What Libraries Do

Libraries are places of information. When most people think "library" they think books. And while that is certainly true, these days books take different shapes, such as e-books and audio books. More than just books, libraries are places of information, offering people free access to a wealth of information that they often can't find elsewhere, whether online, in print or in person. Whether they're looking for DVDs or the latest best-seller; health or business information found  on internet databases not accessible at home, or going for story times and community programming, the library is a center of community for millions of people. 

America's 123,000 libraries fall into four basic types (with a few added variations): Public, School, Academic and Special. There are also Armed Forces libraries, Government libraries and multi-use or Joint-Use libraries, which combine library types in one service area or structure. Learn more about America's libraries

At the center of all types of libraries is the librarian. Librarians are information experts, selecting books relevant to the community, creating helpful programming, and connecting people to information. 

“Google can bring you back 100,000 answers. A librarian can bring you back the right one.”

Neil Gaiman, Author

Libraries are community hubs. In addition to connecting people to information, libraries connect people to people. They are safe havens for kids when school is not in session, offering after school homework help, games and book clubs. Libraries offer computer classes, enabling older adults stay engaged in a digital world. Bookmobiles and community outreach programs keep those living in remote areas or those who are housebound connected to the larger community. 

Provide Access

Libraries level the playing field. As great democratic institutions, serving people of every age, income level, location, ethnicity, or physical ability, and providing the full range of information resources needed to live, learn, govern, and work.

Libraries are committed to helping children and adults develop the skills they need to survive and thrive in a global information society: the ability to read and use computers.

Libraries are advocates for your right to read and your right to reader privacy.

Innovate

Libraries are places for community engagement, a platform for great minds to come together. The way people are using our libraries is changing as fast as technology is changing society. Increasingly, libraries are becoming a place for creation and collaboration. 

Related Articles

By Steve ZaluskyLibraries are central to civic engagement, something that is especially apparent during the inevitable election cycle.  On Feb. 1, the voting cycle in the American Presidential election officially began with the Iowa caucuses, as Republican and Democrat voters flocked to have the first word on the candidates. READ MORE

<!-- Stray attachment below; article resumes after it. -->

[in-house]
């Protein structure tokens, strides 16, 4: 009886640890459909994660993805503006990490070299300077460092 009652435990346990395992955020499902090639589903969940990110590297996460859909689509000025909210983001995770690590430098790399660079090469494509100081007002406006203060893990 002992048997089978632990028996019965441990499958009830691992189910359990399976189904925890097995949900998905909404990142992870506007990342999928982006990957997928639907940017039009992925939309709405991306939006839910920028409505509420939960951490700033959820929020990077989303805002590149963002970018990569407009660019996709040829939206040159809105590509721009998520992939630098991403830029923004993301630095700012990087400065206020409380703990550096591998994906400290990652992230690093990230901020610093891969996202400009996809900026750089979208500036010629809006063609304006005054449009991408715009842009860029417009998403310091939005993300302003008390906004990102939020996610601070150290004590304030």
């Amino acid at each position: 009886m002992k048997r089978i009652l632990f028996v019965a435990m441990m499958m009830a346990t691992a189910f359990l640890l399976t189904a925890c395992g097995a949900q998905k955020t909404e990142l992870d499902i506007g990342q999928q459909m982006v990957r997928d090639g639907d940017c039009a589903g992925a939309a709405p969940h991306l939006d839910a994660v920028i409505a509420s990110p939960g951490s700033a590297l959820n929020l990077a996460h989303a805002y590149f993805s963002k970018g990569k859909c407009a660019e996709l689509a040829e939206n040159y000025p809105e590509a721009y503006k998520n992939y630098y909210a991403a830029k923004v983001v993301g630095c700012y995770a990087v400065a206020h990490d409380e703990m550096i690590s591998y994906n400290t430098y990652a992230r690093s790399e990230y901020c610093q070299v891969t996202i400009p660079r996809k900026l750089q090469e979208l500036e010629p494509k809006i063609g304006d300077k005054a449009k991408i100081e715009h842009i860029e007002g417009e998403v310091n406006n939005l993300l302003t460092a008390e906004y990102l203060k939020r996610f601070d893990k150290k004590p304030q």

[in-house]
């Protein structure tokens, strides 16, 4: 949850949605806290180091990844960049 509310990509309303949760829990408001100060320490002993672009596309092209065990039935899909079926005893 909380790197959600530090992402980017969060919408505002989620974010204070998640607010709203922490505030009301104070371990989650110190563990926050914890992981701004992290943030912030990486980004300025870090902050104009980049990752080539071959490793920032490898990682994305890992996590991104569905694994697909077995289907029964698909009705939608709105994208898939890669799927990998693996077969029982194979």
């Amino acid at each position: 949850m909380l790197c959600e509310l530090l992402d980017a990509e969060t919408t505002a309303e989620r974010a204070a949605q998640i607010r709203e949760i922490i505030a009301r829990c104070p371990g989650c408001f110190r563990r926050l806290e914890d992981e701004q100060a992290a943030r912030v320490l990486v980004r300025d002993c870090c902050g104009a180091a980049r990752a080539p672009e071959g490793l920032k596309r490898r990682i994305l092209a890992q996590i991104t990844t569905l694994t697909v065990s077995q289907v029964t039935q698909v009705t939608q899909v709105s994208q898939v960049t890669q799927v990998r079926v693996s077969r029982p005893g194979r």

By Steve ZaluskyLibraries are central to civic engagement, something that is especially apparent during the inevitable election cycle.  On Feb. 1, the voting cycle in the American Presidential election officially began with the Iowa caucuses, as Republican and Democrat voters flocked to have the first word on the candidates. READ MORE
Forty miles north of Chicago, the Waukegan (Ill.) Public Library (WPL) is giving new Americans the skills and confidence to improve their lives and “pay it forward” to their neighbors, thanks to support from the American Dream Starts @ your library initiative.Carmen Patlan, WPL’s community engagement and Spanish literacy manager, credits the initiative for giving the library the resources to structure classes that are helping individuals achieve their American Dream. The grant has enabled the library to hire a coordinator who works with a team of ambassadors to reach out and engage the community, conduct market research, and assess the community’s needs and the barriers that may prevent its members from succeeding. The library can then address these needs. READ MORE
 
Because transformation is essential to the communities we serve, Libraries Transform, Librariestransform.org

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Real Stories

When I was 16 and struggling with what it meant to be in love with another girl, the library gave me an alternative narrative from the one that I was developing - that I was a total freak.

Understanding what it means to be gay when you are a young teenager growing up in a small town in Michigan - especially then, the 70's - wasn't easy. There were no aunts or uncles or friends or Ellen or Modern Family. There was just me, my secret girlfriend, and our feelings.

Even though I didn't feel that loving someone else could possibly be wrong, that wasn't the message I got from anywhere else, including my church. So, as soon as I got my driver's license, I went to a nearby town, a bigger town that had a bigger library and I researched the...

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